Fans battle to beat freeze
Fans around the country have been lending a hand to clear snow and ice for Boxing Day matches. The pitch is generally left to ground staff because of the risk of damage, although at my non-league club fans were asked to help there with plastic shovels. Premier League clubs like Wolves have undersoil heating systems working at full blast, but ice in the stands and on approaches poses a safety risk to fans who can volunteer to help clear it.
At Accrington Stanley there is little prospect of the Boxing Day match going ahead. This would normally produce bumper earnings of around £20,000. The club has had little income since November but is keeping its head above water. A Premier League solidarity payment of £100,000 which is due will be a lifeline.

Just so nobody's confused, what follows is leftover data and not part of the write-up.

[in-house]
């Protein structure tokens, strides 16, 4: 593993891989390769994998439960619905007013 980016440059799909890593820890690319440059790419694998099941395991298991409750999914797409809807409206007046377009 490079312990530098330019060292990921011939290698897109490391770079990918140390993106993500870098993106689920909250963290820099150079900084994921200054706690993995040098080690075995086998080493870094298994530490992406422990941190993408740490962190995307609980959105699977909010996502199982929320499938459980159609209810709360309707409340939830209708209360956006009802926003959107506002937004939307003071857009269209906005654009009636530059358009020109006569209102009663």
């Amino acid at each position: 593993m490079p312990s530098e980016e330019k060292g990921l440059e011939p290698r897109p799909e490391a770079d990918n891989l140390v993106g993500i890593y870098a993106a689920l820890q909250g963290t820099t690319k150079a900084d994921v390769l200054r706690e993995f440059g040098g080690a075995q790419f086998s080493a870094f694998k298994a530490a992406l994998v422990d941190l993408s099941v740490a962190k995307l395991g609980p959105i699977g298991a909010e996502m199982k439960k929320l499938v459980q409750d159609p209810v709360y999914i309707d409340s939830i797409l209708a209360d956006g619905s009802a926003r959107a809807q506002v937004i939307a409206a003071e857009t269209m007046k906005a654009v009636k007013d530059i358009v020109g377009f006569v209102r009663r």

At one time there were matches on both Christmas Day and Boxing Day. Typically, two teams would place home-and-away on the two days. They were not necessarily local derbies, but in those days trains ran on both Christmas Day and Boxing Day. Before the abolition of the maximum wage, players could not often afford a car and would walk or catch a bus if they could find one to home fixtures. Sometimes better off fans would spot them and give them a lift in their car to the ground.
On Christmas Day, the smell of Will's Whiffs, a cheap cigar given as a typical stocking filler, would be everywhere. Players might well have had a quick smoke themselves to settle their nerves before the game.